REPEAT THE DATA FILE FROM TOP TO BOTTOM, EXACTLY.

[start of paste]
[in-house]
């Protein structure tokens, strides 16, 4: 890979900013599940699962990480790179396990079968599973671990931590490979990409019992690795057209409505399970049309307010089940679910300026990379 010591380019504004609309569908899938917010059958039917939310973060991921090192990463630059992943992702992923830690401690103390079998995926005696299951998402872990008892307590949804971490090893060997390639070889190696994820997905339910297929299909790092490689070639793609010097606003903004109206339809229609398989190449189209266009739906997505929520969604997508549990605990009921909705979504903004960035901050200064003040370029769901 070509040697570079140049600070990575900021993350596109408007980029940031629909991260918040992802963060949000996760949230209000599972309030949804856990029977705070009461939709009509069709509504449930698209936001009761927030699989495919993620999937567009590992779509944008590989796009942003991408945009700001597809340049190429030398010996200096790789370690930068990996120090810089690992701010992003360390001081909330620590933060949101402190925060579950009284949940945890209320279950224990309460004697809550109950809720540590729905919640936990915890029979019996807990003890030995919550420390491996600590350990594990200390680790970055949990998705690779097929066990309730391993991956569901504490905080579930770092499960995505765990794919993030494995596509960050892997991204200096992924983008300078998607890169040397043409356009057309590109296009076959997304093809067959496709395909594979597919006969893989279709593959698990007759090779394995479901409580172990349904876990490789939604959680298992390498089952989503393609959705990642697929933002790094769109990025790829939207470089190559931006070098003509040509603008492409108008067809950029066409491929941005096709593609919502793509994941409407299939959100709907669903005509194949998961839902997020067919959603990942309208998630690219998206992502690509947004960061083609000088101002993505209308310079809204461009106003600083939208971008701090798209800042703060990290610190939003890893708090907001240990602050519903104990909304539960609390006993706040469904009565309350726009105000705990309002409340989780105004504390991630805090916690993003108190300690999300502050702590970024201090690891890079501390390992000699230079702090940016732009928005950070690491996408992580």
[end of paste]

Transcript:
[in-house]
């Protein structure tokens, strides 16, 4: 890979900013599940699962990480790179396990079968599973671990931590490979990409019992690795057209409505399970049309307010089940679910300026990379 010591380019504004609309569908899938917010059958039917939310973060991921090192990463630059992943992702992923830690401690103390079998995926005696299951998402872990008892307590949804971490090893060997390639070889190696994820997905339910297929299909790092490689070639793609010097606003903004109206339809229609398989190449189209266009739906997505929520969604997508549990605990009921909705979504903004960035901050200064003040370029769901 070509040697570079140049600070990575900021993350596109408007980029940031629909991260918040992802963060949000996760949230209000599972309030949804856990029977705070009461939709009509069709509504449930698209936001009761927030699989495919993620999937567009590992779509944008590989796009942003991408945009700001597809340049190429030398010996200096790789370690930068990996120090810089690992701010992003360390001081909330620590933060949101402190925060579950009284949940945890209320279950224990309460004697809550109950809720540590729905919640936990915890029979019996807990003890030995919550420390491996600590350990594990200390680790970055949990998705690779097929066990309730391993991956569901504490905080579930770092499960995505765990794919993030494995596509960050892997991204200096992924983008300078998607890169040397043409356009057309590109296009076959997304093809067959496709395909594979597919006969893989279709593959698990007759090779394995479901409580172990349904876990490789939604959680298992390498089952989503393609959705990642697929933002790094769109990025790829939207470089190559931006070098003509040509603008492409108008067809950029066409491929941005096709593609919502793509994941409407299939959100709907669903005509194949998961839902997020067919959603990942309208998630690219998206992502690509947004960061083609000088101002993505209308310079809204461009106003600083939208971008701090798209800042703060990290610190939003890893708090907001240990602050519903104990909304539960609390006993706040469904009565309350726009105000705990309002409340989780105004504390991630805090916690993003108190300690999300502050702590970024201090690891890079501390390992000699230079702090940016732009928005950070690491996408992580």